The software we use to create electronic music is just an instrument, but we tend to forget that. For all the innovation that supposedly goes on in the electronic scene today, the majority of popular artists and listeners have gravitated towards the formation of a genre and a common identity that has resulted in stagnation. In doing so, these musicians have placed limits on an artform that promised to be unlimited. Arca is here to change that.
Born Alejandro Ghersi, the Venezuelan producer burst into the public consciousness with his production on four tracks from Kanye West’s “Yeezus” in 2013. He quickly followed with work for indie favorite FKA Twigs and co-produced the entirety of Björk’s “Vulnicura.” Arca works like a chameleon; his work takes on the colors and styles of his collaborators while retaining his own ambitions. Where Kanye and Twigs gravitate towards the earthly and material, Arca orients himself towards the astral, allowing his collaborators to reach into those less defined spaces and create music that is distinctly alien.
“Mutant,” the successor to last year’s “Xen” and his 2013 mixtape “&&&&&,” hones in on these spaces without the shackles of the vocal or the recognizable. Where electronic’s ability to quantize and loop has led to a reliance on constant tempos and repetition, Arca ignores the idea of constant tempos entirely, creating an atmosphere that is both uneasy and extremely natural. And where much of traditional electronic leans on a synthetic, sample-based aesthetic, Arca brings the mentality of the production scene — which encourages the impersonation and improvement of analog sounds — and innovates in directions that extend far beyond the reach of his contemporaries.
The music takes on the textures of one’s own voice or a click of the tongue, both impossibly big and invitingly soft. Rattling, soft drums and warped organ samples oscillate between the delicate and the aggressive; the album seems to take listeners on a journey through nature, stopping along the way to goggle at strange landmarks and waterfalls.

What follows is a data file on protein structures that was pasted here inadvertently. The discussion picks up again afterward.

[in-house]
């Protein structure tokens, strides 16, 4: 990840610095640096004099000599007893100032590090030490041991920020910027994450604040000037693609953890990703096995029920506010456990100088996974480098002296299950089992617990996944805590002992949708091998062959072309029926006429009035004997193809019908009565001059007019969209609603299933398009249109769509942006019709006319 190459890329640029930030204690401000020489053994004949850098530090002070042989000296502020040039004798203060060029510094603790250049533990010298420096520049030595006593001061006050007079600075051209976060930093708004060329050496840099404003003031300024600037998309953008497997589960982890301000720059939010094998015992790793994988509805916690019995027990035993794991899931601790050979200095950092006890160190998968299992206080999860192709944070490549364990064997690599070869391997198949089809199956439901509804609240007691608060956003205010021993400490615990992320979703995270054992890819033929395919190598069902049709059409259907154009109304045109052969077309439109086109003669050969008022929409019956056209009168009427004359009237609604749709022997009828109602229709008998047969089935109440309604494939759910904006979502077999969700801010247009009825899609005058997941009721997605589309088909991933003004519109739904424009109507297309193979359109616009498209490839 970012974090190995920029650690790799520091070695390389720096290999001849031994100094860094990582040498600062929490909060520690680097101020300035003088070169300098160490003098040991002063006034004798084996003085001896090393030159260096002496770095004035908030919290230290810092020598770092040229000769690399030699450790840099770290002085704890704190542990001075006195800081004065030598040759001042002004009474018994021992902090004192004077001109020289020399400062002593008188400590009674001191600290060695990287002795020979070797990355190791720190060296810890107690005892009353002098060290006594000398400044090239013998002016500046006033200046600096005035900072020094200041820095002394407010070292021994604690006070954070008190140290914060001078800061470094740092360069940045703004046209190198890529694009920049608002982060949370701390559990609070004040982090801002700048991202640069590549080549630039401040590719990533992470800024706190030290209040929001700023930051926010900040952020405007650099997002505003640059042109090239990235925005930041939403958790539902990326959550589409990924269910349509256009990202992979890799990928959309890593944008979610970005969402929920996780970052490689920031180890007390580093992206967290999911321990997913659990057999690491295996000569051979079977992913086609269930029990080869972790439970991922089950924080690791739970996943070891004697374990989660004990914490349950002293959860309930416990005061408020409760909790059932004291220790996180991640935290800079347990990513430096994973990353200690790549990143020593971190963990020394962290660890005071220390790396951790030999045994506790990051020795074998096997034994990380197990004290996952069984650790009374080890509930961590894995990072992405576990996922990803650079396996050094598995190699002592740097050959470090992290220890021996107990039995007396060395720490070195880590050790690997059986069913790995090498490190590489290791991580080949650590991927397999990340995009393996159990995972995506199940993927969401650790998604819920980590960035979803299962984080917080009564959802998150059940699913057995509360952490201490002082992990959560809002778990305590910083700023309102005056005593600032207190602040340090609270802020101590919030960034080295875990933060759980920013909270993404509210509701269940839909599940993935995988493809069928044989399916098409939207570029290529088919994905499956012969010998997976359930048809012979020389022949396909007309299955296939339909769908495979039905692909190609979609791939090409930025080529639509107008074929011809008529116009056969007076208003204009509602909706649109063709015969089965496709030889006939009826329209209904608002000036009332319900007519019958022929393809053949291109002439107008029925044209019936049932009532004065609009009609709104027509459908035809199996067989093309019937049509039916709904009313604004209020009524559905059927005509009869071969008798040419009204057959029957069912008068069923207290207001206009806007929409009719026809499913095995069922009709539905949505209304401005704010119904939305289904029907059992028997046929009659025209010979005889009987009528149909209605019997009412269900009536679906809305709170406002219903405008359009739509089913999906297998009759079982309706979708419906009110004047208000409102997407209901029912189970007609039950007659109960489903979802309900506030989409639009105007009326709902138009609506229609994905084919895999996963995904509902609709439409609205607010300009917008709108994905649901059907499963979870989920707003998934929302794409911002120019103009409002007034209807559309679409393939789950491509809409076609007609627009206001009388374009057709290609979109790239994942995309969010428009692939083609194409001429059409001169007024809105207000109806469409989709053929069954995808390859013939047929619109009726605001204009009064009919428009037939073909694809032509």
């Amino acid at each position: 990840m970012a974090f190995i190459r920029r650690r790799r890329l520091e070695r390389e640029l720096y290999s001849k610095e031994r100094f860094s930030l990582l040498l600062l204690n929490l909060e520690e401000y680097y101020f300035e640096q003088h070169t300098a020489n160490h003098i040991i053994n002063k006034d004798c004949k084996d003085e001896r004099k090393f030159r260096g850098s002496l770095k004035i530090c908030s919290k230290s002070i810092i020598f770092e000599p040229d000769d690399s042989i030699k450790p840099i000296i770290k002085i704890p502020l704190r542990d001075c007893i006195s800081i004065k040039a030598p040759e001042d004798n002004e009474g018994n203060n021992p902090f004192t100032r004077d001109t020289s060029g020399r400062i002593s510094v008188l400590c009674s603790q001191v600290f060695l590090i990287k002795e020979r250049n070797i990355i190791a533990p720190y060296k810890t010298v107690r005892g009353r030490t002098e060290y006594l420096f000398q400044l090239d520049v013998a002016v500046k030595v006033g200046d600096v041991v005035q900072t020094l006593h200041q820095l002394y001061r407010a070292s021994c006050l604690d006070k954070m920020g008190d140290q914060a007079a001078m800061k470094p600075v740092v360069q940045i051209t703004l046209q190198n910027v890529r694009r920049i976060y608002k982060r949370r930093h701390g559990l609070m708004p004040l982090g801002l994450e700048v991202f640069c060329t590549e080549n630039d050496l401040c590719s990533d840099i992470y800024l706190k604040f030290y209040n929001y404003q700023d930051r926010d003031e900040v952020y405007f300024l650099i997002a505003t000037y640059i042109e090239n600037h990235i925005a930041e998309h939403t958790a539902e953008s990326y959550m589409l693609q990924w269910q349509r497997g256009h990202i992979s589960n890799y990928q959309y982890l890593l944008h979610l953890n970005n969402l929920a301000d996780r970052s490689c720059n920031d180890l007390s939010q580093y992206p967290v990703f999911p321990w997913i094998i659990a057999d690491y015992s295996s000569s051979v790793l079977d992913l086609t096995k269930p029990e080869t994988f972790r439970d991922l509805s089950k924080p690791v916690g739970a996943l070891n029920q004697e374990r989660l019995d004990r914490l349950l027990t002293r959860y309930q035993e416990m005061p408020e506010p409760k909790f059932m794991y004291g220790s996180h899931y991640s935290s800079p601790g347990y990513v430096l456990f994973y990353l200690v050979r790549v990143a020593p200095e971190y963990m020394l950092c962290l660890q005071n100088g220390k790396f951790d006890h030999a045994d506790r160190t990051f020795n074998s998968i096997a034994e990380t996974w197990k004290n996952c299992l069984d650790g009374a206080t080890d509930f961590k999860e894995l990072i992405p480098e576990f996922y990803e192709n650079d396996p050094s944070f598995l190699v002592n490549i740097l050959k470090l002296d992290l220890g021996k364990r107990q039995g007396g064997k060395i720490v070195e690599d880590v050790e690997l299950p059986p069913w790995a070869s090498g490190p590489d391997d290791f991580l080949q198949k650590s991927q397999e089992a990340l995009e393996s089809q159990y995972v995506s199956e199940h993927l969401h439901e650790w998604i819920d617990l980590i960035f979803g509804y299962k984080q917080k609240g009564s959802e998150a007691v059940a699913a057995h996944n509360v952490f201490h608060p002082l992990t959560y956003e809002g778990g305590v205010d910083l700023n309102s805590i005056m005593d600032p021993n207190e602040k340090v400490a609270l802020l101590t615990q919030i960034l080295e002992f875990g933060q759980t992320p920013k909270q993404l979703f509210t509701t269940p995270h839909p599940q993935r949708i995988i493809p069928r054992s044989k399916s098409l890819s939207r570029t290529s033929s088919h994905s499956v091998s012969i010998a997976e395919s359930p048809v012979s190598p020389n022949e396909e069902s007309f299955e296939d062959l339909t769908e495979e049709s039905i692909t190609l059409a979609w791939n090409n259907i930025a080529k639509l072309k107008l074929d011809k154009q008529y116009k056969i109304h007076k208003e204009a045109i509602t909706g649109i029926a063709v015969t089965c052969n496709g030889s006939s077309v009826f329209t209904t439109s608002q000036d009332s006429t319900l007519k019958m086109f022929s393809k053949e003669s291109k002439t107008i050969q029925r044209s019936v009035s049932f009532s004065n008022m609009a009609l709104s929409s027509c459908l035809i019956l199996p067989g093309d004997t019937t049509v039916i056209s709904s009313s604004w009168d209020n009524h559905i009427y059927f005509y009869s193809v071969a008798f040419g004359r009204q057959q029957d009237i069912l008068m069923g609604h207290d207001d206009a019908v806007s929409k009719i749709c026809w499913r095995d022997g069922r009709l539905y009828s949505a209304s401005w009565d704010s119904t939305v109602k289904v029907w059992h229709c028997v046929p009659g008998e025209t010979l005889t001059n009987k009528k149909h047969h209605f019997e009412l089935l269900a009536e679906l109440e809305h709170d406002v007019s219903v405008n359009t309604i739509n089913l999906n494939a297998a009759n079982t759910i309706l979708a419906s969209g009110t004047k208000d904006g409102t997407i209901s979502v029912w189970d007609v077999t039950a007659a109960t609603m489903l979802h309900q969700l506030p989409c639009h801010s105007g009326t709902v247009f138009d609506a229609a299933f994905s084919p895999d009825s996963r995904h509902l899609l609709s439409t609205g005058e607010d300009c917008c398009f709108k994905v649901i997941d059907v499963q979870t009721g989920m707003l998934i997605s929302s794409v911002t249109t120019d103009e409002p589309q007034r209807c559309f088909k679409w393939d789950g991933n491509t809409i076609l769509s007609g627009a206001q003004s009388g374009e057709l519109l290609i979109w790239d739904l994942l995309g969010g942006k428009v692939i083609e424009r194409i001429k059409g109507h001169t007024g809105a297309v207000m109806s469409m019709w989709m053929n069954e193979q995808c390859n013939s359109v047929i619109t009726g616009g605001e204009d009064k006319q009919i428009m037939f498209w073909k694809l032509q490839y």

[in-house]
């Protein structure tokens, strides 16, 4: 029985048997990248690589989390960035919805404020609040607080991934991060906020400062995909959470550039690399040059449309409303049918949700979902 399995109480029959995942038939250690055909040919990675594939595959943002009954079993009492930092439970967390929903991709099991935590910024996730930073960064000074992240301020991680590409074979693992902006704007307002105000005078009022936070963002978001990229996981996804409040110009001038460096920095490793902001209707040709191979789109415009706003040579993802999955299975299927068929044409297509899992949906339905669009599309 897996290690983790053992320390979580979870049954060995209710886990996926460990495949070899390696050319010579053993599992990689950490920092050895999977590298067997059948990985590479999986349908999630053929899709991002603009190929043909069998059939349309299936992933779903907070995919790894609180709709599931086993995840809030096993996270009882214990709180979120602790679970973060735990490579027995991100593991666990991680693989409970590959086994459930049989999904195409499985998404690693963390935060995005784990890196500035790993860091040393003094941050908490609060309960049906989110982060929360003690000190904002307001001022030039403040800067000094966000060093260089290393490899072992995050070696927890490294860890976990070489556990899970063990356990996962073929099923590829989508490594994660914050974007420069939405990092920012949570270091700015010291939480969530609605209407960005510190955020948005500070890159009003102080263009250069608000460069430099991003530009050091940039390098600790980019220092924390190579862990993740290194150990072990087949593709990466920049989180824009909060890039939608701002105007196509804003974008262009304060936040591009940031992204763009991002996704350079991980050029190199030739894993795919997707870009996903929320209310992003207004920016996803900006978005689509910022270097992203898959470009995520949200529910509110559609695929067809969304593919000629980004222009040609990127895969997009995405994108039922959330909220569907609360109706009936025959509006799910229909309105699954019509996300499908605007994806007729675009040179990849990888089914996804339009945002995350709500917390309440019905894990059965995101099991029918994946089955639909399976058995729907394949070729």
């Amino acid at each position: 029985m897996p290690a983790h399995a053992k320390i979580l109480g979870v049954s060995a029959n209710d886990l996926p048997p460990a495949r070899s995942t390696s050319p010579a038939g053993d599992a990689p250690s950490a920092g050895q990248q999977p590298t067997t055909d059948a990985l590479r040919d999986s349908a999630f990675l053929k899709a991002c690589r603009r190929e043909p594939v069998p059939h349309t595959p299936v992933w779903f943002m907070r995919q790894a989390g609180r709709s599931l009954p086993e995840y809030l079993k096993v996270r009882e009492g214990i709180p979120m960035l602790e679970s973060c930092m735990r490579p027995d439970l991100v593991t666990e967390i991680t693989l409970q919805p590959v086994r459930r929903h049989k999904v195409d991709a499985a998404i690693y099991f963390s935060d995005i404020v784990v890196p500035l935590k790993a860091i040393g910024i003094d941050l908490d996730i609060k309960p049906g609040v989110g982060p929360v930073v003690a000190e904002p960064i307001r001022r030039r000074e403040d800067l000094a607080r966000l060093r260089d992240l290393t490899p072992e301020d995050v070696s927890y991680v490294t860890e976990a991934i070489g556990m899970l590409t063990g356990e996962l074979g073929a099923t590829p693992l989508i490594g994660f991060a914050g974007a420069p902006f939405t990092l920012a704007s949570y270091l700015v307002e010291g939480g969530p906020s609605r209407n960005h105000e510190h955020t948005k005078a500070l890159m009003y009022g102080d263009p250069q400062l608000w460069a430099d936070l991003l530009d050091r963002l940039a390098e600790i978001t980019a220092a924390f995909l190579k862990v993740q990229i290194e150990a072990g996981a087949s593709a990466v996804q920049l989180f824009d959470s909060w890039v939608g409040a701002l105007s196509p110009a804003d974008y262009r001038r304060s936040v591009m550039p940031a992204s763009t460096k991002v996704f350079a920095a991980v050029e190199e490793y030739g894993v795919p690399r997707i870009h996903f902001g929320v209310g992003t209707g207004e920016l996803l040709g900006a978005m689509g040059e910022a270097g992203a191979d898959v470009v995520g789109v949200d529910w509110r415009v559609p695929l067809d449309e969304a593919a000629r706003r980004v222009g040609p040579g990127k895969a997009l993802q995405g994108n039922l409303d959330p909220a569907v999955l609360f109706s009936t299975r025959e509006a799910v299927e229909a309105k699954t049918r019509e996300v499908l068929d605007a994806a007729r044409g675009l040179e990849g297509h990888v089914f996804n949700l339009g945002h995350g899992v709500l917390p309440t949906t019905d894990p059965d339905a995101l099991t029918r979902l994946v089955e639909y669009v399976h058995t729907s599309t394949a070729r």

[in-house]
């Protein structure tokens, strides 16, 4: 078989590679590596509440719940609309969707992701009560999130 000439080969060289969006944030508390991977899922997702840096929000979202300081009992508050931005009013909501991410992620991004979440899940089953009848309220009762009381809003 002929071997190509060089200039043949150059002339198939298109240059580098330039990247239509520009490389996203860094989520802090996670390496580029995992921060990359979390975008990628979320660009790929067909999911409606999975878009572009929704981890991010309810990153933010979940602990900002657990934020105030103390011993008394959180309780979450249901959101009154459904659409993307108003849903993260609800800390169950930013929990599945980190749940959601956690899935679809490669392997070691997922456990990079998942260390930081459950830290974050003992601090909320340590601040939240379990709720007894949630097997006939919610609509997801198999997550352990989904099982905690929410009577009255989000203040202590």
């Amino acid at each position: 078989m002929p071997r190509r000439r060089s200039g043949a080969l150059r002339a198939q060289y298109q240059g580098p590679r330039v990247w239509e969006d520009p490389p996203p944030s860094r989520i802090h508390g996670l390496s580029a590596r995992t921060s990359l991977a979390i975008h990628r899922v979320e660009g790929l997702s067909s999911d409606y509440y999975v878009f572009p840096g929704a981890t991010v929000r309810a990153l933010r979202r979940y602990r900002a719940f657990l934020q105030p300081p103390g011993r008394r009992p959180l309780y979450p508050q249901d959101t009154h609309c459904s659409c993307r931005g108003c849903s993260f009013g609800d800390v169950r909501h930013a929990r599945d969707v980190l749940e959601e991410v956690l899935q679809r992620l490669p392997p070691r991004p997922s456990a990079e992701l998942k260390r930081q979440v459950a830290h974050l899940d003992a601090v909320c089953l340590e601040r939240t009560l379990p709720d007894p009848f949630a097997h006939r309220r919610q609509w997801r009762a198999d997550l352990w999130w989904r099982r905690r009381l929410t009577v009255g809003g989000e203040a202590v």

The pioneers of electronic music pushed primitive synthesizers to their limit in order to create what they believed would be the music of the future. In a way, their descendants have carried on that tradition over the years, building upon the structure of 4/4 and buildups, releases and breakdowns with new and strange sounds and production techniques. But the pioneers were dedicated to constant innovation, the creation of sounds that had never been heard before and avenues for composition that did not yet exist. The electronic game needs to remember its roots before it can instigate progress.
If the big names of Arca’s collaborators can bring him sufficient attention, he may be poised to carry the torch.
Intentionally or not, Arca’s work always manages to feel like a living, breathing creature, constantly morphing into new shapes and sizes in a way that few other artists can muster. Trying to explain it himself, Arca always comes back around to his use of music to mirror his queer identity: “One day you wake up feeling masculine, and one day you wake up feeling feminine,” he said in a recent interview with Pitchfork. “The flickering in between those two states is what’s most fertile for me.”